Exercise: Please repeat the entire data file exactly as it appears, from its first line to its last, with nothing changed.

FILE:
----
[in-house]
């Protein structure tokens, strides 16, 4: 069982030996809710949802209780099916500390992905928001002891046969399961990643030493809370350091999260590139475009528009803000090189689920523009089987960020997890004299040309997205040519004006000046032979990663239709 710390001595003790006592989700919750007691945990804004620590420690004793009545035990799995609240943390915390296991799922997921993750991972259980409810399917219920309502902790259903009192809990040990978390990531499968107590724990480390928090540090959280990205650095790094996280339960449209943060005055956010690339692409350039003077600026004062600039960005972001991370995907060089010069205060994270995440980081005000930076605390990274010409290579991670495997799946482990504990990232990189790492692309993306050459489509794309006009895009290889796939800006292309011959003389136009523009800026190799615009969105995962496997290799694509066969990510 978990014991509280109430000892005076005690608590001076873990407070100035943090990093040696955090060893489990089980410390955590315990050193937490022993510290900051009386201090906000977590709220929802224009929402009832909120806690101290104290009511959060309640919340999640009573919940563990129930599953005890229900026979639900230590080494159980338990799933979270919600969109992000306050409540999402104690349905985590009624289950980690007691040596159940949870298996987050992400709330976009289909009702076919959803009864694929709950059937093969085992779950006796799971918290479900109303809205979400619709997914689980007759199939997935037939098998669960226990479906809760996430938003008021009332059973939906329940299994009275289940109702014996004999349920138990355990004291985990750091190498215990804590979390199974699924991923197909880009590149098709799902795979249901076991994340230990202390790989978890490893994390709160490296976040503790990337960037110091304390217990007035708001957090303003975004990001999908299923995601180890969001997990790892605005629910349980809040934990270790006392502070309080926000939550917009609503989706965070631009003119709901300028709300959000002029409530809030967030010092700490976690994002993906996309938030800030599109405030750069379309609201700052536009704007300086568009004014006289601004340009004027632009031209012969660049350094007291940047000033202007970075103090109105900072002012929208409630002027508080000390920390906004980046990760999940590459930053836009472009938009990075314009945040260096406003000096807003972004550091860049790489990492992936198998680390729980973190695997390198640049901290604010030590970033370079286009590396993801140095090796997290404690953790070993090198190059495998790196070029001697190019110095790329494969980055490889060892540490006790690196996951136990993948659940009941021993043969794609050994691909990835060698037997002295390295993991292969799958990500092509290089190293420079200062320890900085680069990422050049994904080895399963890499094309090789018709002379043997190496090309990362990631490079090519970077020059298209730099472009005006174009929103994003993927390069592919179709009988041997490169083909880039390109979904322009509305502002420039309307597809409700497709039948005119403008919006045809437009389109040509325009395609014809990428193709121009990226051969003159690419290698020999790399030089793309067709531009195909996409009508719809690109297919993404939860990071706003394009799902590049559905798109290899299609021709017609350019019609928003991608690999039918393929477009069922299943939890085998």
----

[in-house]
């Protein structure tokens, strides 16, 4: 069982030996809710949802209780099916500390992905928001002891046969399961990643030493809370350091999260590139475009528009803000090189689920523009089987960020997890004299040309997205040519004006000046032979990663239709 710390001595003790006592989700919750007691945990804004620590420690004793009545035990799995609240943390915390296991799922997921993750991972259980409810399917219920309502902790259903009192809990040990978390990531499968107590724990480390928090540090959280990205650095790094996280339960449209943060005055956010690339692409350039003077600026004062600039960005972001991370995907060089010069205060994270995440980081005000930076605390990274010409290579991670495997799946482990504990990232990189790492692309993306050459489509794309006009895009290889796939800006292309011959003389136009523009800026190799615009969105995962496997290799694509066969990510 978990014991509280109430000892005076005690608590001076873990407070100035943090990093040696955090060893489990089980410390955590315990050193937490022993510290900051009386201090906000977590709220929802224009929402009832909120806690101290104290009511959060309640919340999640009573919940563990129930599953005890229900026979639900230590080494159980338990799933979270919600969109992000306050409540999402104690349905985590009624289950980690007691040596159940949870298996987050992400709330976009289909009702076919959803009864694929709950059937093969085992779950006796799971918290479900109303809205979400619709997914689980007759199939997935037939098998669960226990479906809760996430938003008021009332059973939906329940299994009275289940109702014996004999349920138990355990004291985990750091190498215990804590979390199974699924991923197909880009590149098709799902795979249901076991994340230990202390790989978890490893994390709160490296976040503790990337960037110091304390217990007035708001957090303003975004990001999908299923995601180890969001997990790892605005629910349980809040934990270790006392502070309080926000939550917009609503989706965070631009003119709901300028709300959000002029409530809030967030010092700490976690994002993906996309938030800030599109405030750069379309609201700052536009704007300086568009004014006289601004340009004027632009031209012969660049350094007291940047000033202007970075103090109105900072002012929208409630002027508080000390920390906004980046990760999940590459930053836009472009938009990075314009945040260096406003000096807003972004550091860049790489990492992936198998680390729980973190695997390198640049901290604010030590970033370079286009590396993801140095090796997290404690953790070993090198190059495998790196070029001697190019110095790329494969980055490889060892540490006790690196996951136990993948659940009941021993043969794609050994691909990835060698037997002295390295993991292969799958990500092509290089190293420079200062320890900085680069990422050049994904080895399963890499094309090789018709002379043997190496090309990362990631490079090519970077020059298209730099472009005006174009929103994003993927390069592919179709009988041997490169083909880039390109979904322009509305502002420039309307597809409700497709039948005119403008919006045809437009389109040509325009395609014809990428193709121009990226051969003159690419290698020999790399030089793309067709531009195909996409009508719809690109297919993404939860990071706003394009799902590049559905798109290899299609021709017609350019019609928003991608690999039918393929477009069922299943939890085998």